So let’s consider: if Kant is the explanation for the fanaticism, excommunications, and quasi-religious fervor of left-wing woke politics, who or what is the explanation for the same exact phenomena when they manifest themselves among Objectivists? Is it Aristotle? Nietzsche? Ayn Rand all by herself? Or does right-wing fanaticism so close to home not need an explanation–because it’s so close to home?

Sad but true: Objectivist discourse is a lost cause which has now reached a dead end. Its most talented writers (Tracinski included) are now conspicuously wasting their talents on writing Randroid nonsense that makes little sense but serves to energize a right-wing base that craves Randroid nonsense–usually nonsense that mimics some vintage nonsense from yesteryear that got a clap or two out of some Randroid audience back in the day. (Naturally, Tracinski’s Kant mimics Peikoff’s in The Ominous Parallels, because it’s not like you were going to get a “woke Kant” out of Peter Strawson, H.J. Paton, or Karl Ameriks.) From the Peter Keating Objectivism of yesteryear we now seem to have graduated to an extended Gail Wynand phase. It strikes me as retrogression, not progress. Not that the baseline was ever set in the right place.

Back in the day, Objectivist journalism was a badly-funded, sad sack affair–half-assed newsletters  published years past deadline, read by audiences in the double digits. That’s no longer the case. Objectivists are now swimming in cash. But it’s becoming increasingly clear that the the quality of Objectivist journalism seems to vary inversely with how well funded it is. The more money the deep pockets throw around, the more nonsensical Objectivist writers seem to become. Nothing seems to fail like success. Maybe money is the root of more evils than they realize?

While we’re speculating, there’s this thought: maybe their intellectual energies would be better spent asking whether concepts like “woke-ism” are well-formed by the standards of the Objectivist epistemology they profess–or whether those concepts function more like the cognitive equivalent of litter, to be thrown about and discarded at whim by the kind of people who get their kicks that way. An analysis of wtf “wokeness” is might do us more good than labyrinthine yet superficial jaunts through the margins and peripheries of German Idealism, which proceed, by a series of hermeneutical magic tricks, through Hegel and Marx to produce a conceptual analysis of the latest bullshit on Facebook.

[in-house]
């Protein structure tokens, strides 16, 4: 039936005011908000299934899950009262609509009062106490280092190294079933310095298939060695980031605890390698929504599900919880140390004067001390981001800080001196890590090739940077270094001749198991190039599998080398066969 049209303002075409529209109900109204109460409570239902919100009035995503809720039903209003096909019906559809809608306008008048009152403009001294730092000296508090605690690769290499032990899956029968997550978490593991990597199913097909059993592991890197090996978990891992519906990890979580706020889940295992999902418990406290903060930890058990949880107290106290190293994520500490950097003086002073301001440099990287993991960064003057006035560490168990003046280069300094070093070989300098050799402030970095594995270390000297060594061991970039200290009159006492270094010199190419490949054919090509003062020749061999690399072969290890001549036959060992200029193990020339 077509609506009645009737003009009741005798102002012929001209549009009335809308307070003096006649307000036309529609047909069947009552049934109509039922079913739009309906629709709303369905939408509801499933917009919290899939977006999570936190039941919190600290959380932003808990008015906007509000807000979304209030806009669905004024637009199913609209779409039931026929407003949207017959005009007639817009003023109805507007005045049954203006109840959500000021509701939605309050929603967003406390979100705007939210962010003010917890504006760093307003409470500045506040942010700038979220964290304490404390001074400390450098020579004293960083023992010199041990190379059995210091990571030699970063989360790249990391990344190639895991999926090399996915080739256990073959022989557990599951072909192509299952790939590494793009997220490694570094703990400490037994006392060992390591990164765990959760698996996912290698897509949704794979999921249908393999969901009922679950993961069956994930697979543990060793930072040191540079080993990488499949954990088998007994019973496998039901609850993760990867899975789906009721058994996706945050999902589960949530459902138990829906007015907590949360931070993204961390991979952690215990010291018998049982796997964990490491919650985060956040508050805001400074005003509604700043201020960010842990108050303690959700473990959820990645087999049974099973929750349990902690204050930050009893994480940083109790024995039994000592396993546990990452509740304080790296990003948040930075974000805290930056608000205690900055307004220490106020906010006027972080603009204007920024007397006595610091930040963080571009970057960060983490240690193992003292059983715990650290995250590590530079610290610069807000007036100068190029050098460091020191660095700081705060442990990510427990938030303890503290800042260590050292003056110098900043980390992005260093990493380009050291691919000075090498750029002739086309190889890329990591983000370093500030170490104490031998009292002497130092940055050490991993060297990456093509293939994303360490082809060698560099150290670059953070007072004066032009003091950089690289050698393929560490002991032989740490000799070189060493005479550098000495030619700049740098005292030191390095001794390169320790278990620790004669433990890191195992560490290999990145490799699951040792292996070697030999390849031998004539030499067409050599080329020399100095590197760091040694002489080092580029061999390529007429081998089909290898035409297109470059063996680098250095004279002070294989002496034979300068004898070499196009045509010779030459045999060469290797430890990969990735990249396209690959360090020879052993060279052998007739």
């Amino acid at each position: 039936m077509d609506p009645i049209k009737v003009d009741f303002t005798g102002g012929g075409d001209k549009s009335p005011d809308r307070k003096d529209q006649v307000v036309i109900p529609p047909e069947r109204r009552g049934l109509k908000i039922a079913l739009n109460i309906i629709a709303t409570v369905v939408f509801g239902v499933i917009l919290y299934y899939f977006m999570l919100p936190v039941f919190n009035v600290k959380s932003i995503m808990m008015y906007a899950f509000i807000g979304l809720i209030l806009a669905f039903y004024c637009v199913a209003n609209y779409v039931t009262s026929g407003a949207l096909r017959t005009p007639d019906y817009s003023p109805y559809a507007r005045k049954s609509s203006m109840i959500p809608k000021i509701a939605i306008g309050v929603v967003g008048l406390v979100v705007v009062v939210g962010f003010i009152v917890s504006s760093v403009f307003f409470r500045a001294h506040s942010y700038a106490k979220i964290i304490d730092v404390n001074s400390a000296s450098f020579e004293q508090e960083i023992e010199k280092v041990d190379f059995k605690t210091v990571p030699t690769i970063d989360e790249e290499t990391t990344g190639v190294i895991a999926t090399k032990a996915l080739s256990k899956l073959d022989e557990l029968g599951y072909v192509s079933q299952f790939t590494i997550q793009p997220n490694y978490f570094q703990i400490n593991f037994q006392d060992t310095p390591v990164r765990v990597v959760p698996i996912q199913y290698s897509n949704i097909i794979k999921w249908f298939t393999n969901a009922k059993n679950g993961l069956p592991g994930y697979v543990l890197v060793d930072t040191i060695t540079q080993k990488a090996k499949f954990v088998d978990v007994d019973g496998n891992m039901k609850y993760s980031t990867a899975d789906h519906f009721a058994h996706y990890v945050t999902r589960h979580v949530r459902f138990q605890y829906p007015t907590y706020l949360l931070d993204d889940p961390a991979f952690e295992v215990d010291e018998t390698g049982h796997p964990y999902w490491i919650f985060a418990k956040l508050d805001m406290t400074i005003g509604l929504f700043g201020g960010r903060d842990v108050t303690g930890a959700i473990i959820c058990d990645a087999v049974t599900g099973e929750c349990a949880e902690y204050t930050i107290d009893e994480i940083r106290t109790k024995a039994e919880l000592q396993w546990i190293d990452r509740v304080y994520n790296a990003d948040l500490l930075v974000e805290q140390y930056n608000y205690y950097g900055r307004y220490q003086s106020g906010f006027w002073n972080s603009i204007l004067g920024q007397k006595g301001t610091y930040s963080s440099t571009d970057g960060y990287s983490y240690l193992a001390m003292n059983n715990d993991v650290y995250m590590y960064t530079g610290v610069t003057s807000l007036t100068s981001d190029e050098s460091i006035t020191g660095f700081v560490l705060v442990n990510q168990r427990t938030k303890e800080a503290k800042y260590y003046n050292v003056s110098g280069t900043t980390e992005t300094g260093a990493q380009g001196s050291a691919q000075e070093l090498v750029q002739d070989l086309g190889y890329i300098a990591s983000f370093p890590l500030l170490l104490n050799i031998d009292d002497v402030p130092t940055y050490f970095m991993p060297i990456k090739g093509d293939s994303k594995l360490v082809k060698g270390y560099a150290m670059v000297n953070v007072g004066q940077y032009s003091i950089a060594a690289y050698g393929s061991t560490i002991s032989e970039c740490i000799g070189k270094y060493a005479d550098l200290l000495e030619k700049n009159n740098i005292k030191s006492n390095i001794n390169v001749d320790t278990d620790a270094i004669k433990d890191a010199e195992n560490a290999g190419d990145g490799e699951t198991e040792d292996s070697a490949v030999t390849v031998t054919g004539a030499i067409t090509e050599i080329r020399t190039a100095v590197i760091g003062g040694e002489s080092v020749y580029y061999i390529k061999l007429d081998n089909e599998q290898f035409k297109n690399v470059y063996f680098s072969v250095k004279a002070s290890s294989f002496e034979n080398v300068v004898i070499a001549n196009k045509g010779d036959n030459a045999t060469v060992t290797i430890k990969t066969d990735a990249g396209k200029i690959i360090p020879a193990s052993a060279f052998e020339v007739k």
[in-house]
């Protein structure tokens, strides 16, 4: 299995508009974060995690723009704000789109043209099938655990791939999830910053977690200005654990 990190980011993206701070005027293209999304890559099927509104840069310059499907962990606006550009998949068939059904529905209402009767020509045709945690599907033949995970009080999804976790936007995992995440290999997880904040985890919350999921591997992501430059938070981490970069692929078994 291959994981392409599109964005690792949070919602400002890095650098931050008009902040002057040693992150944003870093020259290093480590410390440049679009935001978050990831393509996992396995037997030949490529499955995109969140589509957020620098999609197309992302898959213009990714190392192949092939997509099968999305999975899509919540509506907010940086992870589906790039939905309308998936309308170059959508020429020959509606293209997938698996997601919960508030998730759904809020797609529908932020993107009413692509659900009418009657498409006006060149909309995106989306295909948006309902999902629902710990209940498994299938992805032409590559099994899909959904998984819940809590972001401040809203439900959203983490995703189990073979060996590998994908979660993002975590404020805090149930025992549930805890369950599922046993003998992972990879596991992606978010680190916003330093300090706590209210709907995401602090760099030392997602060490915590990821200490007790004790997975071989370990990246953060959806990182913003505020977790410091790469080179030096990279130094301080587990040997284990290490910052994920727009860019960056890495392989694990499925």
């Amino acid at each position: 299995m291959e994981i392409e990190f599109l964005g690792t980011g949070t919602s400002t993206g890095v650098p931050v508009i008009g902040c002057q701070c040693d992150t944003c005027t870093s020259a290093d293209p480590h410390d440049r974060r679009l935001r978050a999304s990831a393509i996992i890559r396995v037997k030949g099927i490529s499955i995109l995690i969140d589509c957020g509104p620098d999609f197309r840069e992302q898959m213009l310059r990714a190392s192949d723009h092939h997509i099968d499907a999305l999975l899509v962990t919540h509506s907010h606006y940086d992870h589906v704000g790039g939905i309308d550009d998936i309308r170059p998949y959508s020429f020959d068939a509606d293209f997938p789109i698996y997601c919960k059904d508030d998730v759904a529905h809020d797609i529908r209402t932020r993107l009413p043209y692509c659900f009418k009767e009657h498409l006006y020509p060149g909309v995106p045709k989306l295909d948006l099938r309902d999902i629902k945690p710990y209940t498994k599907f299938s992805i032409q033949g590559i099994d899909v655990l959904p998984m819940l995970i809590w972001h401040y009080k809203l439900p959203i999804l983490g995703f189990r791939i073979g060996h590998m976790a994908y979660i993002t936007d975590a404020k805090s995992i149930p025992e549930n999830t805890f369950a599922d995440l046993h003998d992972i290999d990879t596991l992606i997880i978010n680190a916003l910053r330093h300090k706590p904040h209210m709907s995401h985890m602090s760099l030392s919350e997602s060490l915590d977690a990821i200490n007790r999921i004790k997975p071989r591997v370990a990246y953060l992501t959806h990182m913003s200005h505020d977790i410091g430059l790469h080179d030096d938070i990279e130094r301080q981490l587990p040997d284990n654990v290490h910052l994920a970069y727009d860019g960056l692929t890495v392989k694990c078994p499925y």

I’m sure Robert Tracinski is being well-remunerated for producing this embarrassing simulacrum of Kant scholarship, or whatever it is he thinks he’s doing. All I can say is, better him than me.

4 thoughts on “Studies in Objectivist Propaganda: Robert Tracinski’s “Woke Kant”

  1. One of the weird blind spots of the Randians is their idea that the worry that that “humans have no direct access to an objective world independent of our minds and senses” is some sort of rebellion against the Enlightenment. This view was on the contrary one of the dominant themes of the Enlightenment, as part of the 17th-18th century rebellion against the direct realism of the mediaeval Aristoteleans.

    I’ve grumped about this elsewhere:

    P.S. – You misspell “Tracinski” in the post title.

    Liked by 1 person

    • The misspelling was mere appearance. It was correctly spelled in the noumenal realm. Granted, mere mortals like you lack access to noumena. But woke people like me do. With any luck, you’re now woke enough to see the noumena yourself. Or themself, I should say.


  2. The entire Objectivist conception of “the Enlightenment” is an ideological confabulation. It’s just shorthand for “the wonderful ideas that preceded and hence caused the glorious event which was the American Revolution (but not the French Revolution), and which thereby paved the way for the coming of Our Savior, Miss Rand.”

    So historical accuracy is beside the point. It’s a slogan and a bludgeon. It’s not historiography. How else could you say that some cultures have failed to go through an Enlightenment, or that some movements are trying to reverse the Enlightenment, unless you had a fictional version of the Enlightenment to do the job? And where would Objectivism be if its adherents couldn’t say that?


  3. Pingback: SOP #2: A is A, Except for Book Reviews | Policy of Truth